One time, when my brother stole my mom’s lighter and cigarettes to smoke, I took the lighter and accidentally set my sister’s hair on fire.
I can’t stand Lana Del Ray. But I am sad summer is over.
So here I am, on the plane home. I probably won’t get home until after midnight, and unfortunately, it is the spring forward weekend and I will lose an hour with my wonderful family tomorrow. L Someday I think it would be wonderful to take my children and husband to Oaxca, or maybe even Puebla. Would I go on this trip again? No. Will I travel with students again? Not unless I have the role of chaperone. There was so much drama on the trip. I didn’t let it overshadow my good time, but it certainly affected it. Many of the students, whether young (18-22) or older (35 and 57, respectively), created a lot of problems for themselves and the group as a whole, and it’s not something I want to deal with if I am spending a bunch of money and ten days away from my family. I saw wonderful culture and history, I learned about myself, and I improved my Spanish quite a bit. It was a good learning experience – both for what I would do and not do again when I travel.
Here ends my story.
Last day! We were told we would go to the UDLAP and then Choulala and be back by 1 or 1:30. Ha ha. I knew that would never work out.
So the bus left early, about 8:15 for the university. We had a very long tour. It was fine, but visiting wasn’t that interesting for me. The UDLAP was pretty much like any other college campus of about 8000 students, so while it was okay to visit, I wasn’t horribly impressed or agog at anything. It was fine. Just that. I know the visit was to recruit more international students, and that’s fine. I would even consider teaching there (they want/need international instructors), but I’m not doing anything like that while my kids are still at home.
After the UDLAP we took a short bus ride into Choulala proper. It seemed like a cute town. Tim said it has about 200,000, but it didn’t feel as big as Oaxaca. Anyway, we ended up eating lunch in an old favorite hangout of Tim’s. The Mexican food looked good, but I ended up having broasted chicken, rice, french fries, and salad with guacamole. I was impressed with neither the service nor the food.
We started a tour of the pyramid with Porfino, an old guy who I guess works on only tips. Or something. Anyway, he took us first to the museum and then up the hill to the church. To get up to the church we climbed 196 stairs, I believe. Or maybe it was 251. At any rate, it was a lot. The view was pretty and so was the church, even if it was a bit creepy. Not being Catholic, I just don’t understand the religion. It seems to be so much about wealth, power, control, and getting wealth, power and control through violence, yet it remains the most popular religion in the world. And I know a lot of religions are like that – probably because people are naturally like that, but I just don’t see how a place can be considered so wonderful and holy when it crushed an entire religious mecca and built a church of its own after knocking down another religious temple. That, and the shops selling pop and ice cream in the shadow of the church’s doorway. After the church, Porfino took the group to the courtyard of altars. It was pretty cool.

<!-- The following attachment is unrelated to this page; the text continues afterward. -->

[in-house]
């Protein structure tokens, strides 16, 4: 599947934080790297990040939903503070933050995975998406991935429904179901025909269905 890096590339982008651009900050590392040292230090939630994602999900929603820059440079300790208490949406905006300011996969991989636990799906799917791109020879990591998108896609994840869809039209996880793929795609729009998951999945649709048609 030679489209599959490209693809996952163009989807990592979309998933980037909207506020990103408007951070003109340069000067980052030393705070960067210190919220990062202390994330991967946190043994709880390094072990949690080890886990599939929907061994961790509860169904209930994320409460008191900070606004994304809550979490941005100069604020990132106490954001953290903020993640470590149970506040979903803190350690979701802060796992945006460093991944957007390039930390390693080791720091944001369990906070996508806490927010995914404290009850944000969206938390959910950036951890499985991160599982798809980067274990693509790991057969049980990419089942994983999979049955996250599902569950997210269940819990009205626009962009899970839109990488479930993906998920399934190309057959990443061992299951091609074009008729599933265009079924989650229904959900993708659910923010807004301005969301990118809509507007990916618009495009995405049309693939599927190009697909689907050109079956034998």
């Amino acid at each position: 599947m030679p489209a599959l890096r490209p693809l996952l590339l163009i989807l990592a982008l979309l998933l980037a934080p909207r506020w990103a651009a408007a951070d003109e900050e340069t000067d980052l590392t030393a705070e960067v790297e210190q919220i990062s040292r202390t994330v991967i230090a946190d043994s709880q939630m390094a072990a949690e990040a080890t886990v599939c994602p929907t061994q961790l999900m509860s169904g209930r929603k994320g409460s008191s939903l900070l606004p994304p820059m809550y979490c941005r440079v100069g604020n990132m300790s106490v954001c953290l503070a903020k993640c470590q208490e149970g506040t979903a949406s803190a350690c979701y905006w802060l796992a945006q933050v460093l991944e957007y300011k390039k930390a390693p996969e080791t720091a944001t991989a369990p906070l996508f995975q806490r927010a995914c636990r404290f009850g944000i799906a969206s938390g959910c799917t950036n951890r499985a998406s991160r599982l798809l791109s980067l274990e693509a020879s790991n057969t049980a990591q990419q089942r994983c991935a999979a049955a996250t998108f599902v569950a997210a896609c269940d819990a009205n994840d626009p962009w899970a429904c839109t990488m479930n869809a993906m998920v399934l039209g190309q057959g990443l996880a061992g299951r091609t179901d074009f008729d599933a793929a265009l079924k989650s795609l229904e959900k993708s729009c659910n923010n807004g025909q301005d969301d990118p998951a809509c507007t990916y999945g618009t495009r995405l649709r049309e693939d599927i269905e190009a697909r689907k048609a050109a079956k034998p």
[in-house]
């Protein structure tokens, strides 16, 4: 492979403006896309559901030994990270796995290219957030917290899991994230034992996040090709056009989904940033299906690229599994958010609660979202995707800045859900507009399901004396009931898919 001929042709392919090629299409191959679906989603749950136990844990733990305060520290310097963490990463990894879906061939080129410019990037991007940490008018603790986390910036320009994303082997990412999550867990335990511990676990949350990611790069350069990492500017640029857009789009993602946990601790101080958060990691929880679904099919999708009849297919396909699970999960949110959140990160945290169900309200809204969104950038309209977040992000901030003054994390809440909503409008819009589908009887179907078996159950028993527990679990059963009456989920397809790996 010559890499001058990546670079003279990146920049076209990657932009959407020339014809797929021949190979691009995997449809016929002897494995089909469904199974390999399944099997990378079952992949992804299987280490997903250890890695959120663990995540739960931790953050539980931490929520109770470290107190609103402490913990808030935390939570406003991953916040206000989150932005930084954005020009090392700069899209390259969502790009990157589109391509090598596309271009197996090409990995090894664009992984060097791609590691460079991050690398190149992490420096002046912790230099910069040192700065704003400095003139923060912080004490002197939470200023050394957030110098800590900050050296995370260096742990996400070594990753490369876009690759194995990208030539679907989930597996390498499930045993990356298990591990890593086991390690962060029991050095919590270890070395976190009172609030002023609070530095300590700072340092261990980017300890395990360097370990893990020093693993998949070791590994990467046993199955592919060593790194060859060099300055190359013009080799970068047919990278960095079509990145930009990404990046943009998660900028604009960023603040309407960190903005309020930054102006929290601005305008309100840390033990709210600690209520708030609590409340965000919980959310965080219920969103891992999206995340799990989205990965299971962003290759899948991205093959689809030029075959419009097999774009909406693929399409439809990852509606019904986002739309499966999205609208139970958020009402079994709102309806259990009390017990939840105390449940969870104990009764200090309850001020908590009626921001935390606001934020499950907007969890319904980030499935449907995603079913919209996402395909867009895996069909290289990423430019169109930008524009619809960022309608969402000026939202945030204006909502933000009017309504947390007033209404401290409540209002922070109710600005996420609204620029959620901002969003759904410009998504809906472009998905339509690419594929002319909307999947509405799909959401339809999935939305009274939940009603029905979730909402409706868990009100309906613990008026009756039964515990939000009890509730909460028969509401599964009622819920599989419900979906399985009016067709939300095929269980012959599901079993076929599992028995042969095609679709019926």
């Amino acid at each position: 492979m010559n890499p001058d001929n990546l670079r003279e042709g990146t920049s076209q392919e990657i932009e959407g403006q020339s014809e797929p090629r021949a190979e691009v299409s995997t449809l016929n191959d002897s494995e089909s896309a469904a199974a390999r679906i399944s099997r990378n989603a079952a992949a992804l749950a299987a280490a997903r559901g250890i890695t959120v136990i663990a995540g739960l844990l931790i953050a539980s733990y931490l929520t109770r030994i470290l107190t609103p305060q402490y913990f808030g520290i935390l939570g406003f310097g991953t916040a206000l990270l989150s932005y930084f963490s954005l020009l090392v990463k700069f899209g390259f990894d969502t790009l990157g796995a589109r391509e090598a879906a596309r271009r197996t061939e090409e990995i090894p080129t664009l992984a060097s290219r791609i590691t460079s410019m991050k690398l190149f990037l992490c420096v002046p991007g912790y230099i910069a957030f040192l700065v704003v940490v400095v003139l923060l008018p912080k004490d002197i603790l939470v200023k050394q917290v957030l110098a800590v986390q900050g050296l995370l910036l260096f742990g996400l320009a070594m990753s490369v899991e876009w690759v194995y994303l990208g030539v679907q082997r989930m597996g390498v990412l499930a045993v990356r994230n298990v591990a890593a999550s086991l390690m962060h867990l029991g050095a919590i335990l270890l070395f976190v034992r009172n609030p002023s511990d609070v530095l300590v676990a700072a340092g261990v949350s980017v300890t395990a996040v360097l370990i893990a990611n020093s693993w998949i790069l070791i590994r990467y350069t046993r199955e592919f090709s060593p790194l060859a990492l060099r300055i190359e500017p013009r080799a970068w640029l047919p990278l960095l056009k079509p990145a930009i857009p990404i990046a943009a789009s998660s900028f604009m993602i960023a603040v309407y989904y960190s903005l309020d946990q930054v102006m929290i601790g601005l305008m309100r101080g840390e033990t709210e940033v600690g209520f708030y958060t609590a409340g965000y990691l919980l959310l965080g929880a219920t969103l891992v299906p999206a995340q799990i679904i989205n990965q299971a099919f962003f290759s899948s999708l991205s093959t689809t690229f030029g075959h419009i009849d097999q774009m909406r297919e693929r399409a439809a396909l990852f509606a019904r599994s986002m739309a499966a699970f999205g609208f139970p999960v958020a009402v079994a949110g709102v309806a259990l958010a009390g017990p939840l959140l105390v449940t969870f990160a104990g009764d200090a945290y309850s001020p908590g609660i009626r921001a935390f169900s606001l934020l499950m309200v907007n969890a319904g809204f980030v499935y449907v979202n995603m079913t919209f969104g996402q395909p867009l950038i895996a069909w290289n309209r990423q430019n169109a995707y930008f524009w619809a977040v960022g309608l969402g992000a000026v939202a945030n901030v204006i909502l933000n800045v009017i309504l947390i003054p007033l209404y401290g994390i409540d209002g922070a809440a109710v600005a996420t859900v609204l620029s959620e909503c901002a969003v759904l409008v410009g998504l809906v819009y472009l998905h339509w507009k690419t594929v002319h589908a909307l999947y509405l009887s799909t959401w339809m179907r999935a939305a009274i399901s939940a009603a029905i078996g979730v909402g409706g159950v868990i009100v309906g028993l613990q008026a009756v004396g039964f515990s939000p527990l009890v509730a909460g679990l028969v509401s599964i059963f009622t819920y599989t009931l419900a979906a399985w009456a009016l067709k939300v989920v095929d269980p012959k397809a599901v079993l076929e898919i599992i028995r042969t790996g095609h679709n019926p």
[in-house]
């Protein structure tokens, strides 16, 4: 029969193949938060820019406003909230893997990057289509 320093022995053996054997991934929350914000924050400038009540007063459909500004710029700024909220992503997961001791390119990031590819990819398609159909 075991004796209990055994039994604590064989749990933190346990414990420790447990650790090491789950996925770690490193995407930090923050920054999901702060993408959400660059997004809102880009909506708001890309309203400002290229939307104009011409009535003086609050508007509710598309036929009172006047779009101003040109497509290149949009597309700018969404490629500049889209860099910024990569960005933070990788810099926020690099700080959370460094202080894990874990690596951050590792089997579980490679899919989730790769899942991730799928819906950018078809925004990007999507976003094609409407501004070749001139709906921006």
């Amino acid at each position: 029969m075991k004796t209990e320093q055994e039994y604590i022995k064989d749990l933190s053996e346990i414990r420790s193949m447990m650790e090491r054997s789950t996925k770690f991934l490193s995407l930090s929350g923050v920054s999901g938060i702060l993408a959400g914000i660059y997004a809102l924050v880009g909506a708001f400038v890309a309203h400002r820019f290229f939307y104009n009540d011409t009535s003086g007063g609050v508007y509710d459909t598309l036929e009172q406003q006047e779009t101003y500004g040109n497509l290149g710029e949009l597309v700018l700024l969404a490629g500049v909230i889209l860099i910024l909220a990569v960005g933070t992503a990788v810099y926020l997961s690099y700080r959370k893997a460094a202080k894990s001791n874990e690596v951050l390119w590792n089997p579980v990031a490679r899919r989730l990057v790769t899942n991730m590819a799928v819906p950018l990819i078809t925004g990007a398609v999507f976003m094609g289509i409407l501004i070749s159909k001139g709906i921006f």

As expected, we didn’t get home until 4 pm. So no free time for us. We met quick to fill out evaluations, then Sue and I went swimming for a few minutes. We got ready and proceeded out as a large group – Betsy, Anne, Bridget, Janet, Sue, Sandy, Josie (a student) and I. We went inside the cathedral in the zocalo – once again, a ridiculuously ornate church most likely built on the blood, sweat, tears, and money of the most poor. After that, we did a bit of shopping and had a slightly uncomfortable moment where Sue and Sandy decided to break off and go to dinner – Sandy is used to eating early. We continued down candy street to find the artisans shops, but were side-tracked by an interesting looking restaurant called Entre Tierra. It turned out to be the best meal I had all trip, so that was kind of awesome. I decided, that since I had a bit of extra cash, I was going to treat myself to an excellent dinner. I had a gin and tonic, escargot, a yummy spinach salad with fried brie, tomatillos, cherry tomatoes, candied apples and a kind of sweet balsamic vinagrette dressing, and a fettucini alfredo made with a gorgonzola sauce and giant shrimp. Also, Anne and I split a bottle of wine. With tip, the meal came to about $55 US, and I was happy to spend every cent of it. It was just a really fun meal, and I had a great time with all the girls (except, having Josie there – a student – made me a bit uncomfortable. Besides the fact that she’s very immature, it was tiring to be around her and watch her vie for attention all the time).
It’s been a whole week since we have been here in Mexico. Today is a travel day to Puebla. We got up at the yucky hotel this morning and walked to the good hotel for free breakfast since we were kicked out of a day early. On the bus at 11:30, which is where I am right now, typing away. Having a day and a half in Puebla will be fun, but I think many people (including me), are rather really ready to go home. I’ll have to see what the rest of the day brings, and get my royal blog up to speed later!